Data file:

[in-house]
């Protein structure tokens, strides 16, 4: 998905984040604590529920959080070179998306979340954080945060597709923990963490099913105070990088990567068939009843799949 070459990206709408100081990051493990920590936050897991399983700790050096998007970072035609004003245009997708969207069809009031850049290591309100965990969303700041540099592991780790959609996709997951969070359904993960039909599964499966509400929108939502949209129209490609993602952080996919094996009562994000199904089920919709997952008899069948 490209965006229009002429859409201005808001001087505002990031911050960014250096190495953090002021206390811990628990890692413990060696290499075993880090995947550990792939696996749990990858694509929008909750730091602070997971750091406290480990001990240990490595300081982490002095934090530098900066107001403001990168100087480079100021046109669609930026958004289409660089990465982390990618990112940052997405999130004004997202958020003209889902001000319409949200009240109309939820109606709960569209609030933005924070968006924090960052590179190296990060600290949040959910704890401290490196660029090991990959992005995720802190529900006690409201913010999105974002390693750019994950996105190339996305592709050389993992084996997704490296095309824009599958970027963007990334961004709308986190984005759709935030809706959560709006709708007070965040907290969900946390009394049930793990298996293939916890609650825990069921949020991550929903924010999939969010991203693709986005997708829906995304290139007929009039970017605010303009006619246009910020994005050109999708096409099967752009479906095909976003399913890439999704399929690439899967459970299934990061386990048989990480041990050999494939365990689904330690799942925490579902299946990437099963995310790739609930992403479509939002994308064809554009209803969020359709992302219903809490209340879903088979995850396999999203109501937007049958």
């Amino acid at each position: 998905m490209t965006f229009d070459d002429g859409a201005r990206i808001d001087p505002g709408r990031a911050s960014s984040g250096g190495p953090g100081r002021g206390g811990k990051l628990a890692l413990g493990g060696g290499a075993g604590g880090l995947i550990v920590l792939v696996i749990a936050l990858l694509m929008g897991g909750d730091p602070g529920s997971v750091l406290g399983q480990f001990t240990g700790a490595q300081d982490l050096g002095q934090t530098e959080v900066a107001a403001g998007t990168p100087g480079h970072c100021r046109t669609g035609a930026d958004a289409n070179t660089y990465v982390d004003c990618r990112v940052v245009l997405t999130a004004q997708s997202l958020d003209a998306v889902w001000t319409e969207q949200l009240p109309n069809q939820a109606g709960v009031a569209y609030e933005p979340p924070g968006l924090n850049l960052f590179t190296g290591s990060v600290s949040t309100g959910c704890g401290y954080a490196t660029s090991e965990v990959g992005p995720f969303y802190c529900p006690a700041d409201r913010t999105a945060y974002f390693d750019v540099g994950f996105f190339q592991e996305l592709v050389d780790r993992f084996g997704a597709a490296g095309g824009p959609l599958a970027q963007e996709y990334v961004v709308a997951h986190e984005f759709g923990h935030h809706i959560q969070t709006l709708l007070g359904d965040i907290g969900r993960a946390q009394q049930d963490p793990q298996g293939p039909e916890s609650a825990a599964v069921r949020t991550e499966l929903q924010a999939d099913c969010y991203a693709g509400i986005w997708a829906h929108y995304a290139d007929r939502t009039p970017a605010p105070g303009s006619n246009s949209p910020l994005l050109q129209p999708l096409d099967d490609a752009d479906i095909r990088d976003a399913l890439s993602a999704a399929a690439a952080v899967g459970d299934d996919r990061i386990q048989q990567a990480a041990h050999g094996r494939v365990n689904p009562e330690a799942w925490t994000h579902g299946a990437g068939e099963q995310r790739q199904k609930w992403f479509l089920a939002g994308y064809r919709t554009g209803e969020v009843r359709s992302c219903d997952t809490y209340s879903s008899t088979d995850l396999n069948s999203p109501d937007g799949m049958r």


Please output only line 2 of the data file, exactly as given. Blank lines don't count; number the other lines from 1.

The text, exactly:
């Protein structure tokens, strides 16, 4: 998905984040604590529920959080070179998306979340954080945060597709923990963490099913105070990088990567068939009843799949 070459990206709408100081990051493990920590936050897991399983700790050096998007970072035609004003245009997708969207069809009031850049290591309100965990969303700041540099592991780790959609996709997951969070359904993960039909599964499966509400929108939502949209129209490609993602952080996919094996009562994000199904089920919709997952008899069948 490209965006229009002429859409201005808001001087505002990031911050960014250096190495953090002021206390811990628990890692413990060696290499075993880090995947550990792939696996749990990858694509929008909750730091602070997971750091406290480990001990240990490595300081982490002095934090530098900066107001403001990168100087480079100021046109669609930026958004289409660089990465982390990618990112940052997405999130004004997202958020003209889902001000319409949200009240109309939820109606709960569209609030933005924070968006924090960052590179190296990060600290949040959910704890401290490196660029090991990959992005995720802190529900006690409201913010999105974002390693750019994950996105190339996305592709050389993992084996997704490296095309824009599958970027963007990334961004709308986190984005759709935030809706959560709006709708007070965040907290969900946390009394049930793990298996293939916890609650825990069921949020991550929903924010999939969010991203693709986005997708829906995304290139007929009039970017605010303009006619246009910020994005050109999708096409099967752009479906095909976003399913890439999704399929690439899967459970299934990061386990048989990480041990050999494939365990689904330690799942925490579902299946990437099963995310790739609930992403479509939002994308064809554009209803969020359709992302219903809490209340879903088979995850396999999203109501937007049958």